At Docker’s most recent eponymous conference, DockerCon 2018, in San Francisco, Docker revealed that 50 percent of attendees had started using container technology within the last 12 months. This statistic highlights both the enormous growth in the space, as well as the level of maturation. But if you consider the large crowds and healthy year-over-year growth at all the recent container and cloud-related conferences you can see that there is still significant growth and innovation left in the space.
All this new blood makes for a battle by the cloud giants to dominate both mind and market share. In SDxCentral Research’s new Container Infrastructure Report, we cover the implications of recent innovations by the cloud giants Amazon’s AWS, Microsoft’s Azure, and Google Cloud Platform (GCP) into the containers-as-a-service (CaaS) arena. The likes of AWS Fargate and Microsoft Azure Container Instances (ACI) that complement existing offerings (Kubernetes-powered AWS EKS and Azure AKS) are meant to make deploying containers into the cloud easier for application developers–especially newly-minted ‘containerites’ that are not ready to manage the complexity of Kubernetes.
While these cloud players innovate on the cluster management and orchestration front, we also see continued changes on the infrastructure side. For example, improvements in container networking have made connecting across containers (and VMs and bare metal) feasible and secure. In addition, container storage has matured to provide container-native and container-friendly storage options as well as container security.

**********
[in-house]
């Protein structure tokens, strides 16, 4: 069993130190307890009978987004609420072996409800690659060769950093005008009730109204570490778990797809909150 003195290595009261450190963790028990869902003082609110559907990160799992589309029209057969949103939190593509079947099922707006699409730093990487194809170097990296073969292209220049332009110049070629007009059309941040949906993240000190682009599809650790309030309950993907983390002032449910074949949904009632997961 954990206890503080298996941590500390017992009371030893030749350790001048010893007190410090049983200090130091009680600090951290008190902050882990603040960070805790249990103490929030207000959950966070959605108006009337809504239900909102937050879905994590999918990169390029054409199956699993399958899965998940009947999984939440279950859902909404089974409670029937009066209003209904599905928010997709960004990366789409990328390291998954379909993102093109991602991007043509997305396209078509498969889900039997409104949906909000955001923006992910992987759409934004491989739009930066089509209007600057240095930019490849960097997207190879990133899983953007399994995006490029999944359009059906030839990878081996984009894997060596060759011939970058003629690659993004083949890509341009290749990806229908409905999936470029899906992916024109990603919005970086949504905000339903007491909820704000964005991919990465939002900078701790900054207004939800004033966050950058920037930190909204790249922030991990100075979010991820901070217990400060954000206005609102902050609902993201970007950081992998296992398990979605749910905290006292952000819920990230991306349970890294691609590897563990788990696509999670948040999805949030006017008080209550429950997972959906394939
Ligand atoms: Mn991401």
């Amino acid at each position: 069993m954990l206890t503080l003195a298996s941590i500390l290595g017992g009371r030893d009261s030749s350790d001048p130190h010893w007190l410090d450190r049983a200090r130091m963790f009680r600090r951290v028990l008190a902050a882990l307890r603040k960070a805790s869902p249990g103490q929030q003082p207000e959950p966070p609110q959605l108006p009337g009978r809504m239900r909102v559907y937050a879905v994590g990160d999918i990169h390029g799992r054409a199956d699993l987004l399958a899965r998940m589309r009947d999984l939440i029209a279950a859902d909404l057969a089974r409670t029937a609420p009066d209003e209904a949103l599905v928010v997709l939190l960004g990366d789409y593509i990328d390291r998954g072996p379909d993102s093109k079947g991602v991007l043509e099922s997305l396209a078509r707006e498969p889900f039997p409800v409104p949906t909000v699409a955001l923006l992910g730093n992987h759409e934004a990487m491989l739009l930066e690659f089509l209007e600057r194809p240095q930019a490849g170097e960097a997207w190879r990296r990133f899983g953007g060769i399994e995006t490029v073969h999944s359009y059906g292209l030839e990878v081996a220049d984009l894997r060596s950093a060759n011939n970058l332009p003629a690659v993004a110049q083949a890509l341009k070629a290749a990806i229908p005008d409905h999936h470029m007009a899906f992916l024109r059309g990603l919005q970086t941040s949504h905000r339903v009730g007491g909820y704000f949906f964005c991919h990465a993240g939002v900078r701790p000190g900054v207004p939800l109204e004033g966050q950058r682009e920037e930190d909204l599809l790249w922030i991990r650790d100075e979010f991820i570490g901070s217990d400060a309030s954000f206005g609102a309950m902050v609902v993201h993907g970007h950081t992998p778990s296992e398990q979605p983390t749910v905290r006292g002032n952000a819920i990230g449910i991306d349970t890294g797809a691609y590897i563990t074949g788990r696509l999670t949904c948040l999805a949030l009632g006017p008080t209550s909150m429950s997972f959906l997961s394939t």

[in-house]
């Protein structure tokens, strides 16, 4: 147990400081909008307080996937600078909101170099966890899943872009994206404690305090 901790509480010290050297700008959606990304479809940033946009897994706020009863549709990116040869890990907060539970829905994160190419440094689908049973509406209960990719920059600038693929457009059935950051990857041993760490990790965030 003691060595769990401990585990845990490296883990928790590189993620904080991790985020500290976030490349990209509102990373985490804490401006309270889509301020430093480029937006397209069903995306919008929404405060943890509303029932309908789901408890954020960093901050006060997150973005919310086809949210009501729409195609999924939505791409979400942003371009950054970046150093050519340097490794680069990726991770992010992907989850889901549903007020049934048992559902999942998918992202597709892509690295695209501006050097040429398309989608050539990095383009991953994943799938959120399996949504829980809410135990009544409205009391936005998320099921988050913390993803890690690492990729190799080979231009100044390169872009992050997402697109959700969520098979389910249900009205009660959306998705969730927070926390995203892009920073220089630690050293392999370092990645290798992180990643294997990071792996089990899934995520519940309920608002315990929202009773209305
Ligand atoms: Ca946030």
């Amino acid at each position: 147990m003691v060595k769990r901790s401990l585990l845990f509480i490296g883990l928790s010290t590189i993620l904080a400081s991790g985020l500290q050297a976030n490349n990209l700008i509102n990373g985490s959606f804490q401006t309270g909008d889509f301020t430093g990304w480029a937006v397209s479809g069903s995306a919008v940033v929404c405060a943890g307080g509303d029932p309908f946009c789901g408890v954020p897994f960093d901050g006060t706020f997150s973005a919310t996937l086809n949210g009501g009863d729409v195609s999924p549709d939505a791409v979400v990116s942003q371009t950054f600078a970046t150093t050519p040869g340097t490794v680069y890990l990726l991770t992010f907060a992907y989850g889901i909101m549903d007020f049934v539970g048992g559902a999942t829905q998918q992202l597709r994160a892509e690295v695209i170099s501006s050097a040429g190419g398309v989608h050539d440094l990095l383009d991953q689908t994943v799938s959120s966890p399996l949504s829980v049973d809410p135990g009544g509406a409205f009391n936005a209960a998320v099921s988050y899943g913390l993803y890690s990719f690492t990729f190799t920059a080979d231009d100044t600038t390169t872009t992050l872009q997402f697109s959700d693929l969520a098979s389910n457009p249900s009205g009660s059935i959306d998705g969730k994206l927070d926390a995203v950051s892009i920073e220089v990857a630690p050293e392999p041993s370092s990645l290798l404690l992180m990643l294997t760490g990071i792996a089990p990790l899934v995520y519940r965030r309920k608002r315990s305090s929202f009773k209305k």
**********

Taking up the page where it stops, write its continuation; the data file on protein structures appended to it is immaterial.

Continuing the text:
And yet, while rapid transformation benefits the sophisticated and already up-to-date container practitioners who crave the rapid updates and changes, organizations just starting to migrate to containers face a world of confusion. For instance, just trying to wrap their heads around Amazon’s ECS vs EKS vs Fargate and the differences and when and why one would use one vs the other scares new container acolytes. And for enterprise application architects familiar with the world of virtual machines but trying to move themselves and their organizations into the container framework, getting an appreciation for the security, networking and storage options (quite different in the world of containers) can be a Herculean feat.
SDxCentral Research believes containers will be the de facto new application development and deployment environment in the near future, but for the transition to be successful, education of developers and IT teams is critical. The SDxCentral Container Infrastructure Report plays a role in this and is a must-read for developers, infrastructure architects, line-of-business owners looking to start their transition, or simply keep up to date with the innovations in containers.